Each year, strokes afflict about 600,000 Americans-killing almost 160,000 and disabling many others. Most occur without warning. Magnetic resonance imaging and arteriograms can detect conditions that presage stroke but are expensive, time consuming and sometimes painful. A new sensor that sits on the eyelid may provide a cheap, noninvasive method of screening for brain aneurysms (bulges in blood vessels that can burst, depriving the brain of blood) and for blockages that can limit blood to the brain.
Electronics engineers in Kenji Kobayashi’s lab at Takushoku University in Hachioji, Japan, developed the thin plastic sensor, which detects the vibrations caused by blood flow. Aneurysms and blockages change the flow and hence the vibrations. In tests, the device accurately detected aneurysms small enough for surgeons to repair before they were likely to bleed; it also identified vessels that had narrowed by 30 percent. Additional testing is needed before the device is considered reliable enough for clinical use.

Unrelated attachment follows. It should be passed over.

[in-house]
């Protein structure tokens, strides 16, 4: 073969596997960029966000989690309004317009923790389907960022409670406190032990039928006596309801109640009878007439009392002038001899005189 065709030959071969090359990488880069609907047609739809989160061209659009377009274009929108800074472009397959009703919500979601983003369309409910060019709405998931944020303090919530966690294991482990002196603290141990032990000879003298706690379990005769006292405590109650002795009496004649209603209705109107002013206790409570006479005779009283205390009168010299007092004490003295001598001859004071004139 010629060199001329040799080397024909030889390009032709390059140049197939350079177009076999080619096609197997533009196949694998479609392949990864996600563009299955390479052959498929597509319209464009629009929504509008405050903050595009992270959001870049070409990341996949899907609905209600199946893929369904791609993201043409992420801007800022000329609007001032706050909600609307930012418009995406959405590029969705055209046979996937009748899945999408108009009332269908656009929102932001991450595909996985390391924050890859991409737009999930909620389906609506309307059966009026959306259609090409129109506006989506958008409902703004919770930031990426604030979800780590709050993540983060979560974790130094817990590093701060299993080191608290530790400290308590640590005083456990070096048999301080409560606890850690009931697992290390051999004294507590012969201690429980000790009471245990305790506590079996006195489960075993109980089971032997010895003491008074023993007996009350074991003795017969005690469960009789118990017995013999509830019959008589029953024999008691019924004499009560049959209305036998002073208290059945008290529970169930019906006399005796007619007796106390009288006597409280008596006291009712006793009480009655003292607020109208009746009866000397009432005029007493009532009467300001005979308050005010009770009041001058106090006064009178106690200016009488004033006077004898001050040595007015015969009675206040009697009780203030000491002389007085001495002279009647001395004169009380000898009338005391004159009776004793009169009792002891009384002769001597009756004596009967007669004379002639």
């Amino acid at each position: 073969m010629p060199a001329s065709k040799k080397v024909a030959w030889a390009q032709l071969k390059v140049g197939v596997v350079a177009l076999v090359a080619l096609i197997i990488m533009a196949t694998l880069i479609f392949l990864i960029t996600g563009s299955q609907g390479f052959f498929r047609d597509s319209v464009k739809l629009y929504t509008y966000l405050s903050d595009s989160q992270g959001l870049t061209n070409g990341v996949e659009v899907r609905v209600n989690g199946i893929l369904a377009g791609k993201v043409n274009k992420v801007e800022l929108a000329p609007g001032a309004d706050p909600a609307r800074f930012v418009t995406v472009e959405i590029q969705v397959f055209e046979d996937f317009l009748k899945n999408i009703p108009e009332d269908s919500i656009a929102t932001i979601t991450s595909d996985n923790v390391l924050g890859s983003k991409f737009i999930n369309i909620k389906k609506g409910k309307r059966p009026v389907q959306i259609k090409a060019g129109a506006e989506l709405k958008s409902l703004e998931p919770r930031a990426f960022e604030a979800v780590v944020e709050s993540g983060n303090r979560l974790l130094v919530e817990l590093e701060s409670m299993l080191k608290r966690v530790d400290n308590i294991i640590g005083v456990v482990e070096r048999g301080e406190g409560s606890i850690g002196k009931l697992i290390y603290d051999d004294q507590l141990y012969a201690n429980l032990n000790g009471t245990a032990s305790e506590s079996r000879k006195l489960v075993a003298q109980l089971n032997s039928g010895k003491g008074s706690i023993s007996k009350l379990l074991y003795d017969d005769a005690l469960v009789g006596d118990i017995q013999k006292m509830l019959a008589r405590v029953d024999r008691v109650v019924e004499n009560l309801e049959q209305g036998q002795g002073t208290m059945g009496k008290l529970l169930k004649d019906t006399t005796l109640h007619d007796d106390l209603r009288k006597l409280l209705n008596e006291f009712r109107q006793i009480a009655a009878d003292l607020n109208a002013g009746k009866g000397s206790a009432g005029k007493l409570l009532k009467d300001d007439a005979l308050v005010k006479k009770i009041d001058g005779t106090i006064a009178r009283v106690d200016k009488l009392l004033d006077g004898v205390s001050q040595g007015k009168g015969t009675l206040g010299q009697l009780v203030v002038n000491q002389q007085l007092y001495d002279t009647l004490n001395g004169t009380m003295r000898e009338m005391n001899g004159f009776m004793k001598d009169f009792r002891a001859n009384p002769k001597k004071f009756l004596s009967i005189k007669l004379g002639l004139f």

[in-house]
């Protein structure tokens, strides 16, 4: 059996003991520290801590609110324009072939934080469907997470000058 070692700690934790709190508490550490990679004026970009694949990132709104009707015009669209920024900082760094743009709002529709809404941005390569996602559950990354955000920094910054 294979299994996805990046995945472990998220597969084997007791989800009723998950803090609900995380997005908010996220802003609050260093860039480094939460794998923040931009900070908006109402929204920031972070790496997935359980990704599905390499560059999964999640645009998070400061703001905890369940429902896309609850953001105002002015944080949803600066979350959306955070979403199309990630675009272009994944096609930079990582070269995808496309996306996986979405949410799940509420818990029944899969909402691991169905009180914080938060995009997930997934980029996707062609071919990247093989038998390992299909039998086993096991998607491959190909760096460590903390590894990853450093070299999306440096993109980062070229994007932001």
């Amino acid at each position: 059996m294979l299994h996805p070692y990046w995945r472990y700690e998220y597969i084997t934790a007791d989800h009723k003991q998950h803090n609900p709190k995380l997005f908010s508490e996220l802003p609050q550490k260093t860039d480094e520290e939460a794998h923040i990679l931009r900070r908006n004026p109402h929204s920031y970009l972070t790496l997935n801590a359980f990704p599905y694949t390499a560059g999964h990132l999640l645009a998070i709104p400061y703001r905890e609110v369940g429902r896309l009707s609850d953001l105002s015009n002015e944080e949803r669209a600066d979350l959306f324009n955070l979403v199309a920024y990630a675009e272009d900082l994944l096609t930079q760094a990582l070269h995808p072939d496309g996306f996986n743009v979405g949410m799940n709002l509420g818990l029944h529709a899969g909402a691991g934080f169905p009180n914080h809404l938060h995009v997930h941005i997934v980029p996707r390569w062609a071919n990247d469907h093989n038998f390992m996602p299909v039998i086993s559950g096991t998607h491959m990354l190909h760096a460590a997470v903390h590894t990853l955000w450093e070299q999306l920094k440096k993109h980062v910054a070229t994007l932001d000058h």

The inside story of how ChatGPT was built from the people who made it
Exclusive conversations that take us behind the scenes of a cultural phenomenon.
How Rust went from a side project to the world’s most-loved programming language
For decades, coders wrote critical systems in C and C++. Now they turn to Rust.
Design thinking was supposed to fix the world. Where did it go wrong?
An approach that promised to democratize design may have done the opposite.
Sam Altman invested $180 million into a company trying to delay death
Can anti-aging breakthroughs add 10 healthy years to the human life span? The CEO of OpenAI is paying to find out.
Get the latest updates from
MIT Technology Review
Discover special offers, top stories, upcoming events, and more.